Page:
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Understanding the impact of massive star formation on its surroundings in Messier 8

Presentation #113.08 in the session “Galaxy Morphology and Star Formation”.

Published onJan 11, 2021
Understanding the impact of massive star formation on its surroundings in Messier 8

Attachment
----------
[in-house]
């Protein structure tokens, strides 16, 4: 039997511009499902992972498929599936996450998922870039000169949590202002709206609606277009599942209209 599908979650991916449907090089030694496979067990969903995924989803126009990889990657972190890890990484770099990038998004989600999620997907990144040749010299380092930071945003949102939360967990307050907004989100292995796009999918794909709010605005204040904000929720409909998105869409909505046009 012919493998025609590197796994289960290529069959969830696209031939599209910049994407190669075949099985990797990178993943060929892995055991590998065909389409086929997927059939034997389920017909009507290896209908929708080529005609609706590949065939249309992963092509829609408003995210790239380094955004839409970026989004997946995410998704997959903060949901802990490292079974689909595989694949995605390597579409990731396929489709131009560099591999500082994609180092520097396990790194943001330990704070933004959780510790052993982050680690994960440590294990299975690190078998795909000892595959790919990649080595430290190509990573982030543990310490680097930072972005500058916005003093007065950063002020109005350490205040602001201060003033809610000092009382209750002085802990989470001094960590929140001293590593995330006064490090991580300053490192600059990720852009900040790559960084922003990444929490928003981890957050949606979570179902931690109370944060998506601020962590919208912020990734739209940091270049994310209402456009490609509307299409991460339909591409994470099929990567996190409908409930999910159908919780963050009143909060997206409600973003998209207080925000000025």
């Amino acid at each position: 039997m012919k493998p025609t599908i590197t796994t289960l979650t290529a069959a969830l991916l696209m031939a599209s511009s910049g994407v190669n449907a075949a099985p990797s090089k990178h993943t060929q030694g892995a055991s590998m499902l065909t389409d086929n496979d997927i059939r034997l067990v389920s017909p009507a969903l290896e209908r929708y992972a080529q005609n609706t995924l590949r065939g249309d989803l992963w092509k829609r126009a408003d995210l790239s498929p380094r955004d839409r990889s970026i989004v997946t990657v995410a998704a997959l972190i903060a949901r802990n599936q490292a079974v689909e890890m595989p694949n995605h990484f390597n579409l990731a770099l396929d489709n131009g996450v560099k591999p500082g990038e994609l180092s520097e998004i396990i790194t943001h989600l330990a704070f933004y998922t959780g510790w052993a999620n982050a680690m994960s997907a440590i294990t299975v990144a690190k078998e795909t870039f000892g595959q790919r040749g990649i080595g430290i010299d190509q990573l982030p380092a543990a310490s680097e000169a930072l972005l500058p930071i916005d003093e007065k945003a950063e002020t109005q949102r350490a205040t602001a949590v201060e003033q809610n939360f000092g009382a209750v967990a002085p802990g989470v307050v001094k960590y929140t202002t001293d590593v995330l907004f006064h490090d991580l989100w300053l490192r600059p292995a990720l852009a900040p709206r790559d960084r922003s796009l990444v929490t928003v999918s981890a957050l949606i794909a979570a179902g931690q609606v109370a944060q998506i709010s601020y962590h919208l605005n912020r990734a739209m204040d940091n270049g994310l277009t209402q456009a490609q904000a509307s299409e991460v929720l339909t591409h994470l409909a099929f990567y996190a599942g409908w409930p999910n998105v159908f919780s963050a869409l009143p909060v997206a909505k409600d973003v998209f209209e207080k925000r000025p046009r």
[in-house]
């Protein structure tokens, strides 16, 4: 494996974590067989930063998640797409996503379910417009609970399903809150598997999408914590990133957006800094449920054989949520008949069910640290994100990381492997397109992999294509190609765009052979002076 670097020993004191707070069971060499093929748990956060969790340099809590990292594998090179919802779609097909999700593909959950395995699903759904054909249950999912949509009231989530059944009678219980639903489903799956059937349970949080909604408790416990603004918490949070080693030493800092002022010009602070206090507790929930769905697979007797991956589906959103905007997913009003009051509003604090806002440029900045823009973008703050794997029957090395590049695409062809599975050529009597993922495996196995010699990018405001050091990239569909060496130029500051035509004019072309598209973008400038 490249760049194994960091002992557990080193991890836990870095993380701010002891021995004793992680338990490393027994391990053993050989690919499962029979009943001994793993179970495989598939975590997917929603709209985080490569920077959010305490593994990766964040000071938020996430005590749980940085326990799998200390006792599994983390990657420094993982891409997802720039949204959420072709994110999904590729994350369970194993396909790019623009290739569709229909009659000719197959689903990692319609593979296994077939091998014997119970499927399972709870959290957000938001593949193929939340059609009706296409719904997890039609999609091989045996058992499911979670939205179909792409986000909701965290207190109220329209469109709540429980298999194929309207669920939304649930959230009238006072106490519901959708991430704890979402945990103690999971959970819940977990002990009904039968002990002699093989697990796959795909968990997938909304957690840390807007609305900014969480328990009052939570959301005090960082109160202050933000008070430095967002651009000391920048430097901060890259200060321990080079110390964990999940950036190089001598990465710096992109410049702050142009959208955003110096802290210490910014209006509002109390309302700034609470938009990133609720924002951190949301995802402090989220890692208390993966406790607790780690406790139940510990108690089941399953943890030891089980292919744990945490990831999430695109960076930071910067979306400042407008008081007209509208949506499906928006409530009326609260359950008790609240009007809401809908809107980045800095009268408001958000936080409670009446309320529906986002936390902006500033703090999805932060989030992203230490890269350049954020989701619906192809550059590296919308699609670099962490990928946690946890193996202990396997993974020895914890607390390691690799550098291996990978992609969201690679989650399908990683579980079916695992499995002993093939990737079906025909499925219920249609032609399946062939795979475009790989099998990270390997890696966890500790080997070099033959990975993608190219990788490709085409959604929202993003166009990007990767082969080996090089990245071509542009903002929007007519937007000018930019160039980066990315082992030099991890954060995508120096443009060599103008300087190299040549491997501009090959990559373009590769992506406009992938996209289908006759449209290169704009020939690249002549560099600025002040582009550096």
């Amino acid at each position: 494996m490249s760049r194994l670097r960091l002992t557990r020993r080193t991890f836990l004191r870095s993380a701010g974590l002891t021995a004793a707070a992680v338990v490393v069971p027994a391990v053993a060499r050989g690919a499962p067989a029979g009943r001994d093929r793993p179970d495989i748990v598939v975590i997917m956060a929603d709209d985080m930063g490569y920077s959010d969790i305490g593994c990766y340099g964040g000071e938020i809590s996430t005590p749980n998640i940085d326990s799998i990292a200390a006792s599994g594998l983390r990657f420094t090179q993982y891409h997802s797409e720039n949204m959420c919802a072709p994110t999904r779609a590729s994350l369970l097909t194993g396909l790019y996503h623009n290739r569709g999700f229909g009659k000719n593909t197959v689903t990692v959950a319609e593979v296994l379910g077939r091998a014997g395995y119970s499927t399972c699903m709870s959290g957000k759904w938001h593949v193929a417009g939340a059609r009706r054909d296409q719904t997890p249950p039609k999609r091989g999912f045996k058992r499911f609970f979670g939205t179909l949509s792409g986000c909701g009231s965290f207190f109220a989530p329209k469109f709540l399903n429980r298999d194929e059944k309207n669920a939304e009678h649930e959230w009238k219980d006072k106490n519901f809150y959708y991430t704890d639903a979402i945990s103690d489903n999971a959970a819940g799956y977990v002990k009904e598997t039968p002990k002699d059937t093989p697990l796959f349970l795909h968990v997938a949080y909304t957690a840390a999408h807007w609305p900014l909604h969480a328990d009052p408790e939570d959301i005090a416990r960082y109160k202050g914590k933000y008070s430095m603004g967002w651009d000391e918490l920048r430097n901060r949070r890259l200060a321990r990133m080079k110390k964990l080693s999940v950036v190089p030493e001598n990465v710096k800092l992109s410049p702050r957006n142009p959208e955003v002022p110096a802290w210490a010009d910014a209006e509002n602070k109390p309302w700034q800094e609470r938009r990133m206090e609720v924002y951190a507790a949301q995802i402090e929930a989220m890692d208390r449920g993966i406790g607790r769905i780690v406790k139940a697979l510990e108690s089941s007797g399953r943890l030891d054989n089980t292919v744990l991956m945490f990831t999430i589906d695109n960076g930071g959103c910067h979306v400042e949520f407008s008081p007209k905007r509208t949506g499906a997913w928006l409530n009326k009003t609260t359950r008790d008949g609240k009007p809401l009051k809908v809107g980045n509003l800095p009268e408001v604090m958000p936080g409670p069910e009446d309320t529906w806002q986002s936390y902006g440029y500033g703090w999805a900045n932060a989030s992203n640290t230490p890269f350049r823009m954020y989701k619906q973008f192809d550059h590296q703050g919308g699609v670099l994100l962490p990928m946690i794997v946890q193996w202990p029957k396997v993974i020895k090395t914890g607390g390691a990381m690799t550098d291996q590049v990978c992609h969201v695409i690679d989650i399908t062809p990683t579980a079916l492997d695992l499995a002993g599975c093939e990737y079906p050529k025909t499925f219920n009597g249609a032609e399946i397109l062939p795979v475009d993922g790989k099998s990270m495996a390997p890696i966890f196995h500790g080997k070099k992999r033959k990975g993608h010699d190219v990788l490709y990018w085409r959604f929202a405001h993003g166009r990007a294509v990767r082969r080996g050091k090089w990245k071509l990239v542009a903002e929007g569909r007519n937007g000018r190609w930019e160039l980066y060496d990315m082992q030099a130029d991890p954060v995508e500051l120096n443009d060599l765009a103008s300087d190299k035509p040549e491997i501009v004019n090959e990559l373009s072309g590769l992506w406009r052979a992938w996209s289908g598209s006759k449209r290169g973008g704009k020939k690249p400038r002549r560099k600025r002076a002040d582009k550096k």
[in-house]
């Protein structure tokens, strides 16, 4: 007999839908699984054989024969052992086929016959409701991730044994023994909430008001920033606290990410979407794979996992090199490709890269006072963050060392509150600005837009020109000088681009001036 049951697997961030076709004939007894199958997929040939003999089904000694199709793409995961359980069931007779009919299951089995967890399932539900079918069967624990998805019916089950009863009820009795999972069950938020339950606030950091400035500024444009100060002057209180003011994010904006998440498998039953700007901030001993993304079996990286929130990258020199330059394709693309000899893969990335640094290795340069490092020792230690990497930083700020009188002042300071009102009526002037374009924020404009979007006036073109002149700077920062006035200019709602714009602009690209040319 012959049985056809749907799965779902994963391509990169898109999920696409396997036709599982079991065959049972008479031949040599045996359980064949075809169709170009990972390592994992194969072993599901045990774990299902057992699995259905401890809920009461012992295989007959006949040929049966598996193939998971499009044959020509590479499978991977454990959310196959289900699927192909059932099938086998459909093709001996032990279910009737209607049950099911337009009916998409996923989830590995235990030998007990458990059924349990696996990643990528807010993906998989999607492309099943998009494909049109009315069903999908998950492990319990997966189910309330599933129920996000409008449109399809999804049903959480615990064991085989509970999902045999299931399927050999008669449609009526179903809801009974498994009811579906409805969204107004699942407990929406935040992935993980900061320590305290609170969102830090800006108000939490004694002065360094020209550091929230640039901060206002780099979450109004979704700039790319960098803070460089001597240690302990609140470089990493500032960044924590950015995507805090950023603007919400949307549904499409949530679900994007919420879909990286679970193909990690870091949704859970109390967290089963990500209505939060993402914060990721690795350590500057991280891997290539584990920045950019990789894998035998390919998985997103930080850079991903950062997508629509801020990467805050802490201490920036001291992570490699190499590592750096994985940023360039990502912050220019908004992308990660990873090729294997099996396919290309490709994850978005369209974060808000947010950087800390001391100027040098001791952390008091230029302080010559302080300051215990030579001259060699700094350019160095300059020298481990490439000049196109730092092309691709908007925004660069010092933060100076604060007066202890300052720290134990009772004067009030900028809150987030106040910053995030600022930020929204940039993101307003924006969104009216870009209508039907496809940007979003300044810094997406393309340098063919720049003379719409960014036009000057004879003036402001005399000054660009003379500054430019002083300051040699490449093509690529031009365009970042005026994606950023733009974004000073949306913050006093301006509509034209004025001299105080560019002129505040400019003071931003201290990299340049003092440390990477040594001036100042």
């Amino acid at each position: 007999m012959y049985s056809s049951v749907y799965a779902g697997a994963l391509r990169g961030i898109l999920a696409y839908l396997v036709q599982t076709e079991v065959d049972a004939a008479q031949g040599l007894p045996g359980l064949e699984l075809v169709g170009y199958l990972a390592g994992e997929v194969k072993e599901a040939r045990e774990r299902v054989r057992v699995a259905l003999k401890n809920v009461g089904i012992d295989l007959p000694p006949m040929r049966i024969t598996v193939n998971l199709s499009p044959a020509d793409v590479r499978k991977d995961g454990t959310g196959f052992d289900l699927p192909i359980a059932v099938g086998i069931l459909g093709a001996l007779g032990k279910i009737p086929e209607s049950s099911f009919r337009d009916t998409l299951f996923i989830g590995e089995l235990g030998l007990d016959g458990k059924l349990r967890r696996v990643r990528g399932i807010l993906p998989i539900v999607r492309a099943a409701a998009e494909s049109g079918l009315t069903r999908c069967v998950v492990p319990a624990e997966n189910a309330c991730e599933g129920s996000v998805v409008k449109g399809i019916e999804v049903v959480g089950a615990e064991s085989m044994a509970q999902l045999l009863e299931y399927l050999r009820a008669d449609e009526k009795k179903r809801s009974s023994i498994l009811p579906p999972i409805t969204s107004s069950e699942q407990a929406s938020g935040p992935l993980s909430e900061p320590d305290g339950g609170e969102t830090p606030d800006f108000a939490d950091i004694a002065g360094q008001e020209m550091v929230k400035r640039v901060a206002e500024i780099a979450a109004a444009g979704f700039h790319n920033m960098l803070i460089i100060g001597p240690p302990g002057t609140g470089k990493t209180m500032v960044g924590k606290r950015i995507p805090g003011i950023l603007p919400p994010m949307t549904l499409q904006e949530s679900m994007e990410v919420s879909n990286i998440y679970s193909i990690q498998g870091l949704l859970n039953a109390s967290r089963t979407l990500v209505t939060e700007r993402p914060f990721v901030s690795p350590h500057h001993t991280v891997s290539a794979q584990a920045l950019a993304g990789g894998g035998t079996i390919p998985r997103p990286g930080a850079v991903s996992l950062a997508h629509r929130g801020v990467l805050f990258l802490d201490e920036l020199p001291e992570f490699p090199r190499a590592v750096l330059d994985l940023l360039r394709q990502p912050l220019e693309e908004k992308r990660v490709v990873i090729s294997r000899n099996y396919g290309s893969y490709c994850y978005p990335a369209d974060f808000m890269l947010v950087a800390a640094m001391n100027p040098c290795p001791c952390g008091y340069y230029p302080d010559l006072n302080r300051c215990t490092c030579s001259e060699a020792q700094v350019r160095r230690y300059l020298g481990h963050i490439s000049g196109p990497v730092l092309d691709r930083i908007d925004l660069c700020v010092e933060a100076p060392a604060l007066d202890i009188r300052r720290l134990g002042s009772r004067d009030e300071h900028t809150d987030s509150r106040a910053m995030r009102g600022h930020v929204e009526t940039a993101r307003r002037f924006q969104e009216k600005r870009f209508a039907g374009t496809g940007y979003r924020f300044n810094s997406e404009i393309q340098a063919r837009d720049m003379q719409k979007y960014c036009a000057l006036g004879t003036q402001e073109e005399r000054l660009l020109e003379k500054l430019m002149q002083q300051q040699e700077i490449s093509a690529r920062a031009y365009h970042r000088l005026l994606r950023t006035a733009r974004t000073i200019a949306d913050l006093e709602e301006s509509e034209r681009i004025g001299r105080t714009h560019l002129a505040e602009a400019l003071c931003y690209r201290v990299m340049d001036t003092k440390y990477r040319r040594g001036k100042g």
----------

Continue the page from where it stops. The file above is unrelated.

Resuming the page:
Massive stars contribute significantly to the evolution of galaxies by injecting radiative and mechanical energy into the ISM. This energy input stirs the environment around massive stars through stellar winds, ionization and heating of the gas, and through supernovae explosions, all processes that considerably change the chemical composition and structure of the ISM in their neighborhood (see overviews in Tielens 2010 and Draine 2010). The interaction of massive stars with their surroundings can affect the star formation process either by quenching star formation or by triggering it: formation of cloud and inter cloud phases in the ISM, leading to disruption of molecular clouds, can result in halting star formation, while compression of the surrounding gas or the propagation of photoionisation induced shocks can set of star formation (Elmegreen & Lada 1977). Massive stars give rise to bright HII regions and photodissociation regions (PDRs). HII regions comprise hot ionized gas irradiated by strong ultraviolet (UV, hν > 13.6 eV) radiation from one or more nearby hot luminous stars. PDRs are at the interface of these HII regions and the cool molecular cloud shielded from UV radiation from the illuminating star (Hollenbach et al. 1999). In PDRs, the thermal and chemical processes are regulated by far-UV (FUV, 6 eV < hν < 13.6 eV) photons. The lagoon Nebula, Messier 8 (M8), is one of the brightest massive star-forming regions known in our galaxy and it hosts high-UV flux PDRs and HII regions. We performed a detailed (imaging and line) survey toward M8, using the world’s leading FIR and submm wavelength observing facilities like the SOFIA, APEX and IRAM 30 m telescopes. We described the morphology of the volume around the bright stellar system Herschel 36, which is main ionizing source of M8 and determined the physical conditions of the gas surrounding it (Tiwari et al.2018). We reported a small hydrocarbon (C2H, c-C3H2) study toward this region and shed some light on the formation process of hydrocarbons in M8-Main, which is a high UV flux PDR with G0 ~ 105 in Habing units (Tiwari et al. 2019). I will summarize the above findings in M8 and will present our recent work (Tiwari et al. submitted in A&A) on studying the environment of M8 East, which is at an earlier stage of massive star formation. We analysed the J = 1-0 transitions of CO, HCN, HCO+, HNC, and N2H+ to characterize the energetics, density and chemistry of the region. Examining the ancillary data in IR wavelengths, allowed us to identify the ionization front and by comparing the spatial distribution of the YSO population in M8 East, we constrained the speed of the ionization front.


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